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What is the need of Environmental Management In Iraq

30 Jul 2021

What is the need of Environmental Management In Iraq

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What does ISO 14001 represent?

ISO 14001 standard was formulated by International Organization for Standardization and has been revised thrice and the lastest revision was completed in 2015.

This standard aims to bring standardization in managing any organization’s Environment aspects and aspirations. This standard helps and provides a bench mark for the organization to consistently meet the requirements of Interested parties and being more responsible in adhering, countering and compensating environment at least to the extent of offsetting the disturbances caused by the organization by its activities and products etc.,

Why does it gain more important?

As per the recent survey, Iraq faces serious environmental problems, ranging from poor water quality, soil salinity, air pollution, and conflict pollution to the deterioration of key ecosystems, climate change impacts and threat of water shortages.

Poor Air Quality

The most recent data indicates the country's annual mean concentration of PM2.5 is 62 µg/m3 which exceeds the recommended maximum of 10 µg/m3.

Contributors to poor air quality in Iraq include vehicle emissions, power generators, small fires especially from oil and gas refineries, and war-induced pollution. Available data indicates that Baghdad has consistently high levels of air pollution.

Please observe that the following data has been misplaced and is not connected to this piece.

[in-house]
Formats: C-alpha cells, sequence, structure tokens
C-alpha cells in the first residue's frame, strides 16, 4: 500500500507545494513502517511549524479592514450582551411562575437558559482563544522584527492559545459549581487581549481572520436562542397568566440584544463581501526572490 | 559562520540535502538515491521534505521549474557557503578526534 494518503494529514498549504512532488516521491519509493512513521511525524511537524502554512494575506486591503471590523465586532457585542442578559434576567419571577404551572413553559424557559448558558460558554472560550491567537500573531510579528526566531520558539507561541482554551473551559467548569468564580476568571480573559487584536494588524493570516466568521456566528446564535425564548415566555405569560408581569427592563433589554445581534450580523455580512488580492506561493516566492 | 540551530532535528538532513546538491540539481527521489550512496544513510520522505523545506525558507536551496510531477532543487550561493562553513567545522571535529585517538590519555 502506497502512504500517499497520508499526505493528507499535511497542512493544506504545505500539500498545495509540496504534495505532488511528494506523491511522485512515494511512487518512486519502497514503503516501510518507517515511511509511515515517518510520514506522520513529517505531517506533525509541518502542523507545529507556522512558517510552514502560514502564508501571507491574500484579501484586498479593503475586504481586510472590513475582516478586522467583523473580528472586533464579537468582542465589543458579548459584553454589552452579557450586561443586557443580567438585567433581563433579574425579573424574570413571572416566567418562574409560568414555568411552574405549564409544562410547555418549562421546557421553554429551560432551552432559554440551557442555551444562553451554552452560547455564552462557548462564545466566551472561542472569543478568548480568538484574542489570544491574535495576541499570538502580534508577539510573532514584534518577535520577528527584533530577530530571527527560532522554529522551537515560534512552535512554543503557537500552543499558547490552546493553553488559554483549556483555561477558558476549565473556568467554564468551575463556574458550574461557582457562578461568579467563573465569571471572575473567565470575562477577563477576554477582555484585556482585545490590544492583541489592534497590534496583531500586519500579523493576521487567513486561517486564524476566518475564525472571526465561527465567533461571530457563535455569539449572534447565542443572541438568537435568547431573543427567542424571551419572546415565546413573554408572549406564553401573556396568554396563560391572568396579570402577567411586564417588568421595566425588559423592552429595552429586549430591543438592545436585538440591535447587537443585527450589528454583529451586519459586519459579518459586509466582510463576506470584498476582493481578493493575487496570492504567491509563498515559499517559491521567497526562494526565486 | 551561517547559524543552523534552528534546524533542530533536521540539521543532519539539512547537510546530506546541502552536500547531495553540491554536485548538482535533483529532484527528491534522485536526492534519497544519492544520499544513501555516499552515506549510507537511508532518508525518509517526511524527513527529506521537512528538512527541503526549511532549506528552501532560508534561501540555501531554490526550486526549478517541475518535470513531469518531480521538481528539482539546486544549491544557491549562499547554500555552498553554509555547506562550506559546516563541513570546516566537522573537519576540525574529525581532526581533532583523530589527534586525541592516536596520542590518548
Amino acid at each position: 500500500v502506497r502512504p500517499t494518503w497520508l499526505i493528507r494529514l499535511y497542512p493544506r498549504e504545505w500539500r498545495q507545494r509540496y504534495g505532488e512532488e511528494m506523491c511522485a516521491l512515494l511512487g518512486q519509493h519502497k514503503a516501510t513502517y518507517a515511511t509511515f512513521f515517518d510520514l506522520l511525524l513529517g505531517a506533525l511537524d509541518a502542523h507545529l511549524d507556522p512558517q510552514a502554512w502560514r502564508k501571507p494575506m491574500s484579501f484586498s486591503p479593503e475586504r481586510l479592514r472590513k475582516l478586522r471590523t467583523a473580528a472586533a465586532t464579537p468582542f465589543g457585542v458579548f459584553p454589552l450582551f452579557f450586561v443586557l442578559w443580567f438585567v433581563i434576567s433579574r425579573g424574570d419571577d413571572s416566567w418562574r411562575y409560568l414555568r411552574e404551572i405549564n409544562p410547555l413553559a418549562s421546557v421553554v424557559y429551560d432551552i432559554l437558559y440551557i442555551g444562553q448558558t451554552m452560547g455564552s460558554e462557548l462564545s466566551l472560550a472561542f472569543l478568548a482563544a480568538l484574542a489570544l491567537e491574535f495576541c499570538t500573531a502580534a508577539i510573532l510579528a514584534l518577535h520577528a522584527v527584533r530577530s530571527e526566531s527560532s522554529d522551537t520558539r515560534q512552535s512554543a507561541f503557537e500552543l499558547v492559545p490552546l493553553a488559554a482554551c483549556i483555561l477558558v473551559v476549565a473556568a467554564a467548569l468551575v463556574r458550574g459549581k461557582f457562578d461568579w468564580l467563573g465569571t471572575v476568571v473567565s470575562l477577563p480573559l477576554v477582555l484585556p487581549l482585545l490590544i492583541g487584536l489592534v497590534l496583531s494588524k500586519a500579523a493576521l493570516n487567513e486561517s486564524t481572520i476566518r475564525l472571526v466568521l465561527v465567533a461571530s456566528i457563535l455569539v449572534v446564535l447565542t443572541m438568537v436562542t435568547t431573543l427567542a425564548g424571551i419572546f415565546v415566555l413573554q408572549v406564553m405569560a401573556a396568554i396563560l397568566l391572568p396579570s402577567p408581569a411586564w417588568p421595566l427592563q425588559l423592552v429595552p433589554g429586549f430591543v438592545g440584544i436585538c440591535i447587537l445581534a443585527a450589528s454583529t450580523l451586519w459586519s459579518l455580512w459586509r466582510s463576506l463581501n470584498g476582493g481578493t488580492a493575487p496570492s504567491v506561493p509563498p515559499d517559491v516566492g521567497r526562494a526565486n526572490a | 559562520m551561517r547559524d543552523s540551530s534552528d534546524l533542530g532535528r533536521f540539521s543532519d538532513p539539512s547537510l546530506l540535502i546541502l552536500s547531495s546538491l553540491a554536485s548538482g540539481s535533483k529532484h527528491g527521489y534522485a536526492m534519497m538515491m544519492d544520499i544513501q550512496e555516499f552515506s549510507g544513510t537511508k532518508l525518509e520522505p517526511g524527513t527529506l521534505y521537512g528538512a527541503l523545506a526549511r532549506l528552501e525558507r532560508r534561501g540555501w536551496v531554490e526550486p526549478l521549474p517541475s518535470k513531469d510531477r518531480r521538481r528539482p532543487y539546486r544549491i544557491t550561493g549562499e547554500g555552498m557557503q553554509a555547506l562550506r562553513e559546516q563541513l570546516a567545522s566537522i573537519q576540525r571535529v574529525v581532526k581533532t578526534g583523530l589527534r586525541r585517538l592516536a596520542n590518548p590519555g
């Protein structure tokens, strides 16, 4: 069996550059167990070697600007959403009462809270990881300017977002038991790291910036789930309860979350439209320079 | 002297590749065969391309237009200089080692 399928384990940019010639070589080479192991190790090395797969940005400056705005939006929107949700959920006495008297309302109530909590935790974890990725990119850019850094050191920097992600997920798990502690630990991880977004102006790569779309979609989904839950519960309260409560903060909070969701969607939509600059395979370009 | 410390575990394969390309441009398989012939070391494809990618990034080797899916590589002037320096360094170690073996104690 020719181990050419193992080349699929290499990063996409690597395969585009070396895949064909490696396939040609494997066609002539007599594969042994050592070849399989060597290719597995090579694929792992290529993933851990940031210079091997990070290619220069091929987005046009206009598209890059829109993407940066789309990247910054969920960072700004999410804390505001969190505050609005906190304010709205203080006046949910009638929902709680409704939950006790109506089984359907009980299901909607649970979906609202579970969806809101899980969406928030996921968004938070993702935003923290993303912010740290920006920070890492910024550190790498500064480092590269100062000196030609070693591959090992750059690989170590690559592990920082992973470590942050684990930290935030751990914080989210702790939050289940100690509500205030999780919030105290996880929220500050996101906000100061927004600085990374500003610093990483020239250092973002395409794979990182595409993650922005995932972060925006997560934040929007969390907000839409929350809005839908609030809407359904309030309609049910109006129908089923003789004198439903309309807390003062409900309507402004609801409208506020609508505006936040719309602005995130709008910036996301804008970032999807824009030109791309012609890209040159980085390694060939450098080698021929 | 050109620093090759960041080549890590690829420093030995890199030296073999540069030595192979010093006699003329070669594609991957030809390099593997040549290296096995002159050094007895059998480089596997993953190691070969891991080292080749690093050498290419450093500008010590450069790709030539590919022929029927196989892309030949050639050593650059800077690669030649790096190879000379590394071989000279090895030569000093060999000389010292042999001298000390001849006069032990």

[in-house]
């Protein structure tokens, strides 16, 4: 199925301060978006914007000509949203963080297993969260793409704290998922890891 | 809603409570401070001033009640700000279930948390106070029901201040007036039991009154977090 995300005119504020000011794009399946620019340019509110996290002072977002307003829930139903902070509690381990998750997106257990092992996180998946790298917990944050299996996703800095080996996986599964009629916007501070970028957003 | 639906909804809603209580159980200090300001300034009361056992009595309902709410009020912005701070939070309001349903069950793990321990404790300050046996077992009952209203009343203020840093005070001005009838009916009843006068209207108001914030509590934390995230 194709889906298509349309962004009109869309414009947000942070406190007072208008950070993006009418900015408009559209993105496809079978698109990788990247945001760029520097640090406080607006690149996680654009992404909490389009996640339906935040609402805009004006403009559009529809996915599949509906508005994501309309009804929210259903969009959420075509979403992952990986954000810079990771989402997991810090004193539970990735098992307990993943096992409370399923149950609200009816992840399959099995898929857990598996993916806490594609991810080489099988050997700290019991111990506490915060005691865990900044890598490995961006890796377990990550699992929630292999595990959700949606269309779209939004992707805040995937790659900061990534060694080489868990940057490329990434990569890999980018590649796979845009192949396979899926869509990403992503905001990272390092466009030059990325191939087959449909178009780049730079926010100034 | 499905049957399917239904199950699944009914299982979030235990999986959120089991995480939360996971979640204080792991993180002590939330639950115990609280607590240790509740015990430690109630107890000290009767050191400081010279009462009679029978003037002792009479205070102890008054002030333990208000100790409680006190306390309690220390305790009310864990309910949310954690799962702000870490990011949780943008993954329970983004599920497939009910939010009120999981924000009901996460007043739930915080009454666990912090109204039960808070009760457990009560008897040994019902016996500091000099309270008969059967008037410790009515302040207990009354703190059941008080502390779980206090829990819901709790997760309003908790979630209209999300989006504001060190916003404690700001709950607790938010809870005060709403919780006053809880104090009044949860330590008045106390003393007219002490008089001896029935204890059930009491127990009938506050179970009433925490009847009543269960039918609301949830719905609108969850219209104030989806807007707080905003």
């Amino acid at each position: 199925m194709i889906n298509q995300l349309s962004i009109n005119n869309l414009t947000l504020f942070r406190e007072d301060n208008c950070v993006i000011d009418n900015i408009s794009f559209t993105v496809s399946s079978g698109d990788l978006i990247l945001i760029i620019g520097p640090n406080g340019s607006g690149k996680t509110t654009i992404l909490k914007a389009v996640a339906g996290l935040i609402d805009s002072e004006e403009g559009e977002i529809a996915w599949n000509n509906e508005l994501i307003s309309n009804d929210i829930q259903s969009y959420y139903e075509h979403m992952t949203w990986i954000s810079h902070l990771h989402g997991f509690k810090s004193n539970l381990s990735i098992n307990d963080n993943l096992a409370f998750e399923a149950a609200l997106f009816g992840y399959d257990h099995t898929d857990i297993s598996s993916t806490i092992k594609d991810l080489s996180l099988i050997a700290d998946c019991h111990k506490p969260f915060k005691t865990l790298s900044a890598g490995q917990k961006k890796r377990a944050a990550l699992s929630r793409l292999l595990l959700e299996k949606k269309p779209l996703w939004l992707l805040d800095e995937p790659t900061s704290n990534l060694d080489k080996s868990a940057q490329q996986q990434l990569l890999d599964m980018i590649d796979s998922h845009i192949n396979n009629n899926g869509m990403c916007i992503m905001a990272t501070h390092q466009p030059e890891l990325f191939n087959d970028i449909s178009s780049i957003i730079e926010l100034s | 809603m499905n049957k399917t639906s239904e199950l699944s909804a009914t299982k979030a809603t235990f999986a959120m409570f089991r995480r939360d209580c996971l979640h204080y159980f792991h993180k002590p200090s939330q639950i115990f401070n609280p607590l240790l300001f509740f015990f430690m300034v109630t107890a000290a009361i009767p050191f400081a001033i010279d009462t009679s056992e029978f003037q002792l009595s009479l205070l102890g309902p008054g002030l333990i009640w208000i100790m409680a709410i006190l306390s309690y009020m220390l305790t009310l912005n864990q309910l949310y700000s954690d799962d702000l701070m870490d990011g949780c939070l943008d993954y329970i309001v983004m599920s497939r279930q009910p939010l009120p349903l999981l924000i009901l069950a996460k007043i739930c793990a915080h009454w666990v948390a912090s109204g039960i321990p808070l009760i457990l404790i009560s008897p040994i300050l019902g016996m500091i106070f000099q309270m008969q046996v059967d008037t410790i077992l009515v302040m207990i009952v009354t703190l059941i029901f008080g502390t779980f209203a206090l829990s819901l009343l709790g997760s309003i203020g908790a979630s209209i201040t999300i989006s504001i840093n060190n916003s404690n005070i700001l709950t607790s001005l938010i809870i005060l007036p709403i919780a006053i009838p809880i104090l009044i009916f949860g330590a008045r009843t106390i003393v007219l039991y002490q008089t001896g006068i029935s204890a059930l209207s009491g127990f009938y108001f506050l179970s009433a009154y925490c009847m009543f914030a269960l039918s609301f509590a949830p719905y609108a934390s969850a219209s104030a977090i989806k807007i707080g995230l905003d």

Water resources

Water demand is increasing in Iraq due to population growth, environmental considerations, and economic development (Danboos et al, 2017). Iraq is very dependent on the surface water (Tigris and Euphrates Rivers) crossing its borders from neighboring countries. All basin countries (Iran, Iraq, Syria and Turkey) have developed large-scale projects, most often unilaterally without consultation with the other riparians.

Iraq currently faces a significant threat of water shortages due to internal and external challenges that include poor water resource management, internal political conflicts, lack of local policies, climate change, international development laws, and unstable relationships with neighbouring countries (Al-Muqdadi et al, 2016).

Fawzi and Mahdi (2014) found that a change in the quantity and quality of water in the Tigris, Euphrates and the Shatt Al-Arab River due to the effects of upstream damming has significantly reduced the water flow to Iraq. There has been a severe decline in water quantity and escalating levels of salinity in the Shatt al Arab River (Abdullah et al, 2015; 2016). Climate variability and continued surface water shortages are raising the importance of groundwater as a strategic water source, however, groundwater resources and use is poorly studied in Iraq.

Al-Muqdadi et al (2016) highlight that Iraq could also fall below the water poverty line, which has been defined as less than 1000 m³ per year per person.

Climate change

Between 1970 and 2004, Iraq’s annual mean temperature increased by 1-2° C (World Bank, 2017). Precipitation in Iraq is limited and the majority of the country is arid to semiarid. There have been variable changes in annual rainfall for the period 1951–2000, with both increases (northeast Iraq) and decreases (southeast and west Iraq).

Future expectations, suggest that Iraq will suffer from higher temperatures, intense heat waves, a decrease in mean annual rainfall but an increase in intensity, a decrease in runoff and sea level rise in the Gulf (World Bank, n.d.). These changes are expected to have adverse impacts on the agricultural sector, water resources, human health, the energy sector and infrastructure in Iraq (USAID, 2017).